Nob Hill Wellhead Protection Plan

The Nob Hill Water Association was formed in 1908 and was originally supplied water by the Pacific Power and Light Company who at that time was the owner of the water system for the City of Yakima. In the 1940s, the City of Yakima gained ownership of the portion of the system that served the City of Yakima from Pacific Power and Light Company.

In 1946 Nob Hill Water Association became independent of the City of Yakima. Presently Nob Hill Water Association has 6 wells, 5 reservoirs, and over 105 miles of largely asbestos-cement piping.

The 6 wells owned by the Nob Hill Water Association include:
  • Well Number 1, drilled in 1946, operated in emergency status, and pumping 1,400 gallons per minute.
  • Well Number 2, drilled in 1956, operated as a primary source, and pumping 800 gallons per minute.
  • Well Number 3, drilled in 1969, operated as a primary source, and pumping 2,250 gallons per minute.
  • Well Number 4, drilled in 1987, operated in emergency status, and pumping 500 gallons per minute.
  • Well Number 5, drilled in 1986, operated as a primary source, and pumping 2,150 gallons per minute.
  • Well Number 7, drilled in 1983, acquired in 2007, operated as a primary source, and pumping 1,200 gallons per minute.
The Association has total certified water rights in the amount of 8,882 acre-feet. The Association’s sources have historically provided high quality water.

Wellhead Protection Area Delineations
The Association's wellhead protection areas (WHPA) were delineated using an analytical model. The following table summarizes the acreage covered by each WHPA.

Analytical Model Area (Acres)

Source 6-Month
1-Year 5-Year 10-Year
Well No. 1
2.7 5.7 54.1 196.1
Well No. 2
6.0 13.1 185.3 604.4
Well No. 3
25.2 48.7 253.3 591.0
Well No. 4
1.9 3.1 12.8 24.4
Well No. 5
14.7 28.4 36.7 273.6
Well No. 7
23.4 46.2 233.7 465.3

Inventory of Potential Contaminant Sources

After delineating the WHPAs associated with the Association’s wells, an inventory of existing and potential sources of groundwater contamination was compiled and mapped. High risk potential contamination sources located near the Association's wells include hazardous substance handlers, underground storage tanks, and agricultural land which may be susceptible to pesticide use.

Contingency Plan

The Association's contingency plan consists of the following components:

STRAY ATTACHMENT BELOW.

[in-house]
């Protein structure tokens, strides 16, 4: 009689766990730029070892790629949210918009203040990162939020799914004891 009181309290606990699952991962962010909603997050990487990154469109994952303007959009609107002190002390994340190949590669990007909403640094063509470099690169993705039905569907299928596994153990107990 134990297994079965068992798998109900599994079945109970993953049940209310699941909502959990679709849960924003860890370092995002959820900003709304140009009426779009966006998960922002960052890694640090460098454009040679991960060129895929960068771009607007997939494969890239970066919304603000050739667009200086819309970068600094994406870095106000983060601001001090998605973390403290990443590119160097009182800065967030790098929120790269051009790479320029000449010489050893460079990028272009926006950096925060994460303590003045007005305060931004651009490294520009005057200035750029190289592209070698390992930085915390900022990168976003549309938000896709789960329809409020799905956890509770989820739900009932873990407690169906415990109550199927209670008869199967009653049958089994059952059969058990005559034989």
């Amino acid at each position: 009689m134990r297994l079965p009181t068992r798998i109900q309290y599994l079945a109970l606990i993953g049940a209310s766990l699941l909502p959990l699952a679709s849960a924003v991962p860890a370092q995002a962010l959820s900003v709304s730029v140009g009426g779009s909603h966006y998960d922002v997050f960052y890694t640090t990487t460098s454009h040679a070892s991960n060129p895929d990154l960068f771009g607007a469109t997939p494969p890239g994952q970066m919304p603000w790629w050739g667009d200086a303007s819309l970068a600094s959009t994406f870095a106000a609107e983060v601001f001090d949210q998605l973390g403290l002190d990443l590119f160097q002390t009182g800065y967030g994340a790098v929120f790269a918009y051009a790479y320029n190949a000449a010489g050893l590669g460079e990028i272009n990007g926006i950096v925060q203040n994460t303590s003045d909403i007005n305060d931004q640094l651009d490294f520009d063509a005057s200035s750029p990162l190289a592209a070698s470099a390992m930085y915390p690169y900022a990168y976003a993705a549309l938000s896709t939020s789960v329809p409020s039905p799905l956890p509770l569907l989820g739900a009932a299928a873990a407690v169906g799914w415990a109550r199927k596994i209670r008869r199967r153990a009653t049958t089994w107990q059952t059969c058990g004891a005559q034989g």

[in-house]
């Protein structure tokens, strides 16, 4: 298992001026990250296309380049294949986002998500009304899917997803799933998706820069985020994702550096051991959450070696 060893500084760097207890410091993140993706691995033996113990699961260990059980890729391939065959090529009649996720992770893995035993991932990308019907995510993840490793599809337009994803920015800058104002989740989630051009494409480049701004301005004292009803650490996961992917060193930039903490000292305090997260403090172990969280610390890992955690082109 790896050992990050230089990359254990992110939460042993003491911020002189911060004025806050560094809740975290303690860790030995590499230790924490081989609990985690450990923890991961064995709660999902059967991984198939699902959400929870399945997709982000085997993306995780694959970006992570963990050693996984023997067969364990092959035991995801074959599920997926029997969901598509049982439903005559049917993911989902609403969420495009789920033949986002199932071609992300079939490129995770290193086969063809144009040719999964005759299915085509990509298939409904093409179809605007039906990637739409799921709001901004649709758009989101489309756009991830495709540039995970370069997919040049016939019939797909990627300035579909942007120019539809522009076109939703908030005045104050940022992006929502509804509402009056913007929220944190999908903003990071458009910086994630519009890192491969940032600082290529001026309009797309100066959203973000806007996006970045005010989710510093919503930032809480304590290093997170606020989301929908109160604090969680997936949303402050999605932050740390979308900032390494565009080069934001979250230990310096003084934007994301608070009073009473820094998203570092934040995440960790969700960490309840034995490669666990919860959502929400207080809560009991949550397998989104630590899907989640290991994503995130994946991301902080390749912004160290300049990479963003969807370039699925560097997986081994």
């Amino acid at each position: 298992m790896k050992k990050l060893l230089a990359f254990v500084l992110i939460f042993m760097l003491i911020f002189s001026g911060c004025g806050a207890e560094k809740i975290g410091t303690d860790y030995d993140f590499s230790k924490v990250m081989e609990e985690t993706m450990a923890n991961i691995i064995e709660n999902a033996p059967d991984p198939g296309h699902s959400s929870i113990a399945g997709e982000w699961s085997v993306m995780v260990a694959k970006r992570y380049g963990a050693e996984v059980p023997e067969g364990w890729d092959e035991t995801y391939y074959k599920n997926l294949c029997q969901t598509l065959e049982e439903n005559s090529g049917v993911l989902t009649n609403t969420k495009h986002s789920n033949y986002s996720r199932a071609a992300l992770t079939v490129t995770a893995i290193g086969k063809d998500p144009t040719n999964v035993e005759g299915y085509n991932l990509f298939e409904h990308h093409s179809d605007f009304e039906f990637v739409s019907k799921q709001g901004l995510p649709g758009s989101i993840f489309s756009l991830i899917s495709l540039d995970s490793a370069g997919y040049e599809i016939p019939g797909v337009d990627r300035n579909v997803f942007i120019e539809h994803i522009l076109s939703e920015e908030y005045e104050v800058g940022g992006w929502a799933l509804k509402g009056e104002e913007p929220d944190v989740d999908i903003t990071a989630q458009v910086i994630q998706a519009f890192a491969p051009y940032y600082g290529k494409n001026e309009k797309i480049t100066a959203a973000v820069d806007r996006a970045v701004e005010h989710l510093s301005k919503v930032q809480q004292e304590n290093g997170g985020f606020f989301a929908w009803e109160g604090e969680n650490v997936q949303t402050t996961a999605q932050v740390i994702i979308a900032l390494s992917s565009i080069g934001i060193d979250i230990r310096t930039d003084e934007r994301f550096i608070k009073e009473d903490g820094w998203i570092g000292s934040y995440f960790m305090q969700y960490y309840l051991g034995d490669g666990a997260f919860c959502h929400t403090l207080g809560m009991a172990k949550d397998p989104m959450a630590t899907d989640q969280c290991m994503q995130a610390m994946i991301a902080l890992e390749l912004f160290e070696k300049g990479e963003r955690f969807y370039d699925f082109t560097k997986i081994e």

• Susceptibility Assessments: The Washington State Department of Health (DOH) has ranked all of the Association's primary wells as having a low susceptibility to contamination, except for Well Number 2, which was ranked moderate.
  • Source Deficiencies: The Association can currently meet the system maximum day demand with all sources in service as required by the DOH. However, if the largest well (Well Number 3) becomes contaminated, the City cannot meet its 20-year maximum day demand by approximately 1,000 gallons per minute. The The Association acquired Well Number 7 in 2007 in order to provide additional source redundancy and source capacity.
  • Emergency Response: The Association has developed an emergency response plan that includes an emergency call-up list and response procedures for spills, fires, and water supply contamination.
  • Short-Term and Long-Term Water Supplies: The Association currently has 2 interties with the City of Yakima which could be used in the event of contamination of a well. Additionally, there is the potential for future interties with the City of Union Gap. Interties represent the most appropriate short-term supply for the Nob Hill Water Association in emergency situations. Further use of interties, new source development, and groundwater remediation are the most appropriate long-term alternatives.

Local Management Plan

Local management efforts adopted by the Association include:
  • Posting of street signs at wellhead protection area boundaries
  • An annual school seminar program to promote wellhead protection and water education
  • Distribution of literature
  • Notification of residences and businesses within the Association's wellhead protection areas
View the Regional Management Plan page for more information.